James Beaubelle, reminding us that obedience to God's commandments brings rewards, and that God's Law perfects and converts the soul, affirms that godly character develops more quickly when we humbly obey Him, yielding to His prompts. None of us are born w. . .
In Part One, we saw that our character is who we are in God's estimation, since only He truly knows us. Our reputation, on the other hand, is what other people ...
Faithfulness is living continually by faith, acting even though doing so may cost us. Love is not primarily a feeling, but faithfulness in applying God's Word.
Jesus does not want 'serving' through iron-fisted control and ruling by fear, nor does He mean 'benevolently' doing for them what they can do for themselves.
Character has been defined as "what you do in the dark." It is what you are when no one else can see you. Mike Ford uses the story of Joseph in Potiphar's house to extract some lessons about character.
John Ritenbaugh suggests that carnal hostility to God's law may be one contributory factor for the extreme difficulty that people have responding to government. The key to a positive attitude toward government seems to be the learning of self-government or. . .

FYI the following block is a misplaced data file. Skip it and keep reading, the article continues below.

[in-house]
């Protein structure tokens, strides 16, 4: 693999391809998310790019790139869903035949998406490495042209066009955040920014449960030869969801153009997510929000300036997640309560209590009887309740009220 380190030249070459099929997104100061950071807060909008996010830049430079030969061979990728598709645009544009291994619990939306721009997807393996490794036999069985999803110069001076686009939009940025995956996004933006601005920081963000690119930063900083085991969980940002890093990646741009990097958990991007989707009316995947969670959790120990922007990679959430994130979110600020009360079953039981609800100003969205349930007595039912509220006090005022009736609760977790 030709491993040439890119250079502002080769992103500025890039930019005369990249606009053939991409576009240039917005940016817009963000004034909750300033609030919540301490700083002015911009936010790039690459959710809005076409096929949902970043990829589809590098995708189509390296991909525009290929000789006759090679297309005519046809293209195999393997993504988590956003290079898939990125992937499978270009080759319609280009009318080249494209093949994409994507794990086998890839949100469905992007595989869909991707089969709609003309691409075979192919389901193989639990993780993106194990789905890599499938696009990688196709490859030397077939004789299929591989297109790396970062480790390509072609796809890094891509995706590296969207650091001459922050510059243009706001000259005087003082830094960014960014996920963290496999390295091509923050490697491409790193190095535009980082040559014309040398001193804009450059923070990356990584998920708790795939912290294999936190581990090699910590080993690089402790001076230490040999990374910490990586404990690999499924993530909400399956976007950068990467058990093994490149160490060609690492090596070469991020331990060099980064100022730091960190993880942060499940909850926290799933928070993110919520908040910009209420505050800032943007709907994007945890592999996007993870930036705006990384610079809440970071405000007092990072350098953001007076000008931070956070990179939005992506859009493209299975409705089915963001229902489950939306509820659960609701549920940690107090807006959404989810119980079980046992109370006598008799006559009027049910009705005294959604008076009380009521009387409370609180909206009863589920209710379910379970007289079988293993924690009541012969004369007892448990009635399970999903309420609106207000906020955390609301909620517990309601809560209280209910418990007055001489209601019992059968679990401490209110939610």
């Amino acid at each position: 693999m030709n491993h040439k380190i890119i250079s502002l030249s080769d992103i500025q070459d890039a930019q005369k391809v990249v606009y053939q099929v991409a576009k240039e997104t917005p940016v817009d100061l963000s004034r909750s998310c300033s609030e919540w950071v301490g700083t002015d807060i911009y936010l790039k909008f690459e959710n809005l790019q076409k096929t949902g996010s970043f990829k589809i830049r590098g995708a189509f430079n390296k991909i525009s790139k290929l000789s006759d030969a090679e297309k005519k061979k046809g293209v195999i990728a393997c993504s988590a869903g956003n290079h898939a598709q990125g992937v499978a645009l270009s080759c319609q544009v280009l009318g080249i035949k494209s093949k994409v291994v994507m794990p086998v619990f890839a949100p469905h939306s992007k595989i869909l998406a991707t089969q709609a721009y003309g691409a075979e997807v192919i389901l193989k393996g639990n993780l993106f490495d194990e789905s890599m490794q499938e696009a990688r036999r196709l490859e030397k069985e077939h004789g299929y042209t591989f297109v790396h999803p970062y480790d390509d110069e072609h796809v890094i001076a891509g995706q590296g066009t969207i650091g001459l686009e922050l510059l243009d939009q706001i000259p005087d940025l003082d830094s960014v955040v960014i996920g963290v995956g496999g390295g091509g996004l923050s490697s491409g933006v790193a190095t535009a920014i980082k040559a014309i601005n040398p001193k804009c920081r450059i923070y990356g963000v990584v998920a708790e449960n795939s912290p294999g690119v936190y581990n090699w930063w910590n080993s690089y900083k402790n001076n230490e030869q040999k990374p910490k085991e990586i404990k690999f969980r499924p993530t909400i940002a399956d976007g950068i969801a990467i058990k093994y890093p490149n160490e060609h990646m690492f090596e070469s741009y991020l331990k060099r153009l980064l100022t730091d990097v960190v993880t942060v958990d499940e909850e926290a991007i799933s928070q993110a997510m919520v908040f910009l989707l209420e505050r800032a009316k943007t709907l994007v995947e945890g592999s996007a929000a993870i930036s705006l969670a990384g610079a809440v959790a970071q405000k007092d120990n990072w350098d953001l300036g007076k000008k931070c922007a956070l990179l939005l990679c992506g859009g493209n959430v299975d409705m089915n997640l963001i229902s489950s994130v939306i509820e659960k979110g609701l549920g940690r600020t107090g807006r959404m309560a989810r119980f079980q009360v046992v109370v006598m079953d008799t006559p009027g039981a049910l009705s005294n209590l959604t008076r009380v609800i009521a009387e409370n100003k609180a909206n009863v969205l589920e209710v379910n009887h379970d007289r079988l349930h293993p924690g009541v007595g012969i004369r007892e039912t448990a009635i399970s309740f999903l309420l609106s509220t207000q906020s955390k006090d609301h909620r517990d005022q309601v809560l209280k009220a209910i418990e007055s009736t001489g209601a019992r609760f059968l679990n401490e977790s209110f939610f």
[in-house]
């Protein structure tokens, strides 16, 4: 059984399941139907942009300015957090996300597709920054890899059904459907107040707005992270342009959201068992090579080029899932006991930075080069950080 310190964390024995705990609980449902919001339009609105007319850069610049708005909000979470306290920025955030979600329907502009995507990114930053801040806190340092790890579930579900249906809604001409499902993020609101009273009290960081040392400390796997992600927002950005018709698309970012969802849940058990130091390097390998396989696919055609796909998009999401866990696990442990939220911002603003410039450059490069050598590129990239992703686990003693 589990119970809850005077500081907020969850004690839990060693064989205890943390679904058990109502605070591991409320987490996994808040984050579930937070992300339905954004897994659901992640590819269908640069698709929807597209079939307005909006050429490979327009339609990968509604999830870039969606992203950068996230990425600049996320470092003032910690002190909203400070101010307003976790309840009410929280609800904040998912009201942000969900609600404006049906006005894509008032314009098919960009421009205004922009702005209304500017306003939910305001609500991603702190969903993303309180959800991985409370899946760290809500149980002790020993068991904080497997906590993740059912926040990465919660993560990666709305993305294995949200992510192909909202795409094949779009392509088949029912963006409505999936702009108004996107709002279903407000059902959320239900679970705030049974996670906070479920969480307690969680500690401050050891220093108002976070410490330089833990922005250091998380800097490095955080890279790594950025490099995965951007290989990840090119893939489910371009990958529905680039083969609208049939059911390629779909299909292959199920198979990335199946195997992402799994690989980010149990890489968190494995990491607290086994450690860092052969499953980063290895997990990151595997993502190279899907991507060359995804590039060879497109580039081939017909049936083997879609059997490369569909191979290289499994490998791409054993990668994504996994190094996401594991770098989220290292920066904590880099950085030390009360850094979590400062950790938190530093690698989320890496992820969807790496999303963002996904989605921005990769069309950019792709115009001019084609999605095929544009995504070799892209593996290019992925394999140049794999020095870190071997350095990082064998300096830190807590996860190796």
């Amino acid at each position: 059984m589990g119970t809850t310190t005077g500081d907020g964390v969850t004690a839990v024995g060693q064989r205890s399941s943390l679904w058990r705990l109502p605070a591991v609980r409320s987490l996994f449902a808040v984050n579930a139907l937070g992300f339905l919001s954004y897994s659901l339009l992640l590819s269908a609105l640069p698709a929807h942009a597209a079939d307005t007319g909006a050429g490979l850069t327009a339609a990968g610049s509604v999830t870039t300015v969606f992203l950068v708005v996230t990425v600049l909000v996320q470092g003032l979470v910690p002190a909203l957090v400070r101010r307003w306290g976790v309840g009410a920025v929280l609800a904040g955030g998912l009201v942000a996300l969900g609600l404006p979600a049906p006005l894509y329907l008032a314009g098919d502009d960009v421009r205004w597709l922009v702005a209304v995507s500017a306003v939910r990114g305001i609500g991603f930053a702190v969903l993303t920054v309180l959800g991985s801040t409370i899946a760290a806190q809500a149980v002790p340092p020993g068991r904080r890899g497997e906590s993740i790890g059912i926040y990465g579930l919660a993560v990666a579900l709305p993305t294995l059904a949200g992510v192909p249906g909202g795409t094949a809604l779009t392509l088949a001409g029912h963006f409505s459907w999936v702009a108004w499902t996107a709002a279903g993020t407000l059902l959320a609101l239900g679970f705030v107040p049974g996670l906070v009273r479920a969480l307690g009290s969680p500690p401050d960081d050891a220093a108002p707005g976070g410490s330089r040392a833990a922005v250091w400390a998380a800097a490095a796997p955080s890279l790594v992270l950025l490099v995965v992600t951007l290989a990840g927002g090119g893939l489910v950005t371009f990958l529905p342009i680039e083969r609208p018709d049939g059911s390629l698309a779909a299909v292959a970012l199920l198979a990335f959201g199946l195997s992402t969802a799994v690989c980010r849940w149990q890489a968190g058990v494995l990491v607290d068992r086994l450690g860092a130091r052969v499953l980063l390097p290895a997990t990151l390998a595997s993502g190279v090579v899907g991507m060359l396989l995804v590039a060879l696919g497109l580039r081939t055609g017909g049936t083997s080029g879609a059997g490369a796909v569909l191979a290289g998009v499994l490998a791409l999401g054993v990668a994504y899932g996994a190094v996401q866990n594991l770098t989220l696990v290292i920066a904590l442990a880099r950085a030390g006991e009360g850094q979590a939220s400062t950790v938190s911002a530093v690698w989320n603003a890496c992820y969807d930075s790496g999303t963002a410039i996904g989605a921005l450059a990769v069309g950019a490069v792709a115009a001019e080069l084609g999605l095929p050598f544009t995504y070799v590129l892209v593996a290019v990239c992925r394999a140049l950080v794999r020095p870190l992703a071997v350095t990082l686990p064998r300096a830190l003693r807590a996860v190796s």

If we govern ourselves, God will take care of us. Government of any kind will not work unless people govern their own nature. Self-control enables us to show love.
Names not only identify but they also arouse associations—sometimes good, sometimes bad. David Maas explains the biblically, a person's name held his reputation, a thing to be guarded and enhanced through godly living.
Paul was quite blunt in how he characterized the Cretans' traits. He had a higher purpose than to criticize them; he wanted to impart helpful instructions.
We need free moral agency to be transformed into God's image. Unless one has God's Spirit, he cannot exercise the internal control to be subject to the way of God.
When God introduces marriage, the first thing He does is to put it on a spiritual plane. Our relationships should include this God-plane quality.
John Ritenbaugh reiterates that satisfaction in life does not derive from material things or wealth, by instead from an eternal relationship with God who has given us abundant spiritual gifts which we must reciprocate by developing skill in living from usi. . .
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